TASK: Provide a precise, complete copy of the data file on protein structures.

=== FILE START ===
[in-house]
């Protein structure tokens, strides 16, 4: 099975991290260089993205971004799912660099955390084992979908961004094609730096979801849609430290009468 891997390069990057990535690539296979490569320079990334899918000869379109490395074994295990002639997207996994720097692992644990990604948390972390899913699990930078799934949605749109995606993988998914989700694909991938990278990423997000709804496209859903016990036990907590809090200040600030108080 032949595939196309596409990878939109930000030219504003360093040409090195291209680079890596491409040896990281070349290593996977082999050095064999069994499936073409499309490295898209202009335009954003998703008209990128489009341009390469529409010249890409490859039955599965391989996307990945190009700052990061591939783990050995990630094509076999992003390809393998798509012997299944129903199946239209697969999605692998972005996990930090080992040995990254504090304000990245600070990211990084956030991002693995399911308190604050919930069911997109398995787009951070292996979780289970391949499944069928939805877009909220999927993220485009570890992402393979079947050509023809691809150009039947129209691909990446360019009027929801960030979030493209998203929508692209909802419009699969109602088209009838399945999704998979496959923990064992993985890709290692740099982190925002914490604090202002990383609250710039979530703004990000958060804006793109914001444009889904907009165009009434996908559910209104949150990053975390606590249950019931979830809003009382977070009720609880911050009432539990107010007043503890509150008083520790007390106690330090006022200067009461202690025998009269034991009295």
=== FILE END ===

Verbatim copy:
[in-house]
């Protein structure tokens, strides 16, 4: 099975991290260089993205971004799912660099955390084992979908961004094609730096979801849609430290009468 891997390069990057990535690539296979490569320079990334899918000869379109490395074994295990002639997207996994720097692992644990990604948390972390899913699990930078799934949605749109995606993988998914989700694909991938990278990423997000709804496209859903016990036990907590809090200040600030108080 032949595939196309596409990878939109930000030219504003360093040409090195291209680079890596491409040896990281070349290593996977082999050095064999069994499936073409499309490295898209202009335009954003998703008209990128489009341009390469529409010249890409490859039955599965391989996307990945190009700052990061591939783990050995990630094509076999992003390809393998798509012997299944129903199946239209697969999605692998972005996990930090080992040995990254504090304000990245600070990211990084956030991002693995399911308190604050919930069911997109398995787009951070292996979780289970391949499944069928939805877009909220999927993220485009570890992402393979079947050509023809691809150009039947129209691909990446360019009027929801960030979030493209998203929508692209909802419009699969109602088209009838399945999704998979496959923990064992993985890709290692740099982190925002914490604090202002990383609250710039979530703004990000958060804006793109914001444009889904907009165009009434996908559910209104949150990053975390606590249950019931979830809003009382977070009720609880911050009432539990107010007043503890509150008083520790007390106690330090006022200067009461202690025998009269034991009295």